- Rahula, whatever internally, belonging to oneself, is solid, solidified, and clung-to, that is, head-hairs, body-hairs, nails, teeth, skin, flesh, sinews, bones, bone-marrow, kidneys, heart, liver, diaphragm, spleen, lungs, large intestines, small intestines, contents of the stomach, feces, or whatever else internally, belonging to oneself, is solid, solidified, and clung-to: this is called the internal earth element. Now both the internal earth element and the external earth element are simply earth element. And that should be seen as it actually is with proper wisdom thus: “This is not mine, this I am not, this is not my self.” When one sees it thus as it actually is with proper wisdom, one becomes disenchanted with the earth element and makes the mind dispassionate towards the earth element.
- B. Nanamoli and B. Bodhi, trans. (1995), Sutta 62, verse 8, p. 528
- Rahula, develop meditation that is like water. ... Just as people wash clean things and dirty things, excrement, urine, spittle, pus, and blood in water, and the water is not horrified, humiliated, and disgusted because of that, so too, Rahula, develop meditation that is like water.
- B. Nanamoli and B. Bodhi, trans. (1995), Sutta 62, verse 14, p. 530
- Whatever is subject to origination is all subject to cessation.
- 74, Dighanaka Sutta (this saying is in many other suttas as well)
- This is deathless, the liberation of the mind through lack of clinging.
The Group of Discourses, K. R. Norman, trans. (Oxford: 2001)
- That bhikkhu who has cut off passion in its entirety, like one picking a lotus, both flower and stalk, leaves this shore and the far shore as a snake leaves its old worn-out skin.
- That bhikkhu who has cut off craving in its entirety, like one drying up a fast-flowing stream, leaves this shore and the far shore as a snake leaves its old worn-out skin.
- § 2-3
- Leaving behind son and wife, and father and mother, and wealth and grain, and relatives, and sensual pleasures to the limit, one should wander solitary as a rhinoceros horn.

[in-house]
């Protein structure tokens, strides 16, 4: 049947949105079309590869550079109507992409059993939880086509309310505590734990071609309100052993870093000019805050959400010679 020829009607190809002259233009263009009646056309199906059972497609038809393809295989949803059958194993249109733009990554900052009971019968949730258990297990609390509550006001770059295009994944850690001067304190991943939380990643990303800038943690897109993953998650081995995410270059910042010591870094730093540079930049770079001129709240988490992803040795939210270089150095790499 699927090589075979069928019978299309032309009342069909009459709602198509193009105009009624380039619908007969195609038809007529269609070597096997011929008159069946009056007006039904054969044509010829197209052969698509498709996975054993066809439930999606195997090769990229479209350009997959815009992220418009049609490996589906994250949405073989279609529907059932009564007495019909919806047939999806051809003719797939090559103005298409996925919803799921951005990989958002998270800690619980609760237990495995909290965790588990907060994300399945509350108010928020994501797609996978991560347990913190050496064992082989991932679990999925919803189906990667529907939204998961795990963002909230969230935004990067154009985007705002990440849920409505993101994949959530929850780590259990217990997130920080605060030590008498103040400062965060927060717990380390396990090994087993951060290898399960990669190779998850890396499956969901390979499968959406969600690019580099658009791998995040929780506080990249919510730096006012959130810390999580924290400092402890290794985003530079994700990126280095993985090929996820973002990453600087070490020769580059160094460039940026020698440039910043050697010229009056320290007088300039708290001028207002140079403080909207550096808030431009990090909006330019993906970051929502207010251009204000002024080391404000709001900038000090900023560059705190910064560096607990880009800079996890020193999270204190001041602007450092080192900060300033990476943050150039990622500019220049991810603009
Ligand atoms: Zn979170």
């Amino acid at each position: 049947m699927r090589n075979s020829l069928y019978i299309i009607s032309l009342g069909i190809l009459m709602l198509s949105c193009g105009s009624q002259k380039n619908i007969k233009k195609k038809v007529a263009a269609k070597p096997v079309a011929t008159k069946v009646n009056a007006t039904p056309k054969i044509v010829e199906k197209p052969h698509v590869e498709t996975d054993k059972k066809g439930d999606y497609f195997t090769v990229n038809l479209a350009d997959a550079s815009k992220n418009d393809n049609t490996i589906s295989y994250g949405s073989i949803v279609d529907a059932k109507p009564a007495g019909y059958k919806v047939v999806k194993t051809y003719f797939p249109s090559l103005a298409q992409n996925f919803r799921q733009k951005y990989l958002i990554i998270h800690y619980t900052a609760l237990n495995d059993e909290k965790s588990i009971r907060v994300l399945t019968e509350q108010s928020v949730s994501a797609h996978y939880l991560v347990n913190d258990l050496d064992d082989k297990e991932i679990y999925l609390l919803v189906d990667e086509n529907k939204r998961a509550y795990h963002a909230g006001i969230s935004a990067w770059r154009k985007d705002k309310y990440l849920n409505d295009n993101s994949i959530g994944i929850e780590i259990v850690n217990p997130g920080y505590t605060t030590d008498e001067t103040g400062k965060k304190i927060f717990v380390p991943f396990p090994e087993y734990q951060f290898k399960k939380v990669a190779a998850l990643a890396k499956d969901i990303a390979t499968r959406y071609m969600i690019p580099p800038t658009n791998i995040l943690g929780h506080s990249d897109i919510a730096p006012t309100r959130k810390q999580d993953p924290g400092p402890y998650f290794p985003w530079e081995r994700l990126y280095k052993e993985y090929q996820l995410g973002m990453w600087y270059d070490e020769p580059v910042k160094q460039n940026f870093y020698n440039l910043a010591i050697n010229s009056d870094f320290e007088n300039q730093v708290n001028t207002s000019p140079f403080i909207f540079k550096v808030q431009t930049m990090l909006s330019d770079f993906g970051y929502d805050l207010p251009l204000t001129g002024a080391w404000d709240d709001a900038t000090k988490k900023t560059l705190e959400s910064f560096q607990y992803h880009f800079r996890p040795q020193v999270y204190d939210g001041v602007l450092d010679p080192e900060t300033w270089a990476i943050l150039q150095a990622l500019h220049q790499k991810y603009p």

- 'This is an attachment; here there is little happiness, and little satisfaction; here there is very much misery; this is a hook.' Knowing this, a thoughtful man should wander solitary as a rhinoceros horn.
- Having torn one's fetters asunder, like a fish breaking a net in the water, not returning, like a fire not going back to what is already burned, one should wander solitary as a rhinoceros horn.
- § 60-62
- The brahman Kasibhāradvāja addressed the Blessed One with a verse.
- 'You say you are a ploughman, but we do not see your ploughing. Being asked, tell us about your ploughing, so that we may know your ploughing.'
- 'Faith is the seed, penance is the rain, wisdom is my yoke and plough; modesty is the pole, mind is the yoke-tie, mindfulness is my ploughshare and goad. ...
- Thus is this ploughing of mine ploughed. It has the death-free as its fruit. Having ploughed this ploughing one is freed from all misery.
- § 75-80
- Not by birth does one become an outcaste, not by birth does one become a brahman. By one's action one becomes an outcaste, by one's action one becomes a brahman.
- § 136
- Faith is the best wealth for a man in this world. Righteousness when well practised brings happiness. Truth is the sweetest of flavours. They say the life of one living by wisdom is the best.
- § 182
- Joined together with bones and sinews, having a plastering of skin and flesh, covered with hide, the body is not seen as it really is—full of intestines, full of stomach, of the lump of the liver, of bladder, of heart, of lungs, of kidneys and of spleen, of mucus, of saliva, and of sweat, and of lymph, of blood, of synovial fluid, of bile, and of fat, ... and its hollow head is filled with brain. A fool, overwhelmed by ignorance, thinks of it as beautiful, but when it lies dead, swollen up and discoloured, cast away in a cemetery, relatives have no regard for it. Dogs devour it, and jackals, and wolves and worms. Crows and vultures devour it, and whatever other living creatures there are. The bhikkhu possessing knowledge here, having heard the Buddha's word, indeed understands it, for he sees the body as it really is.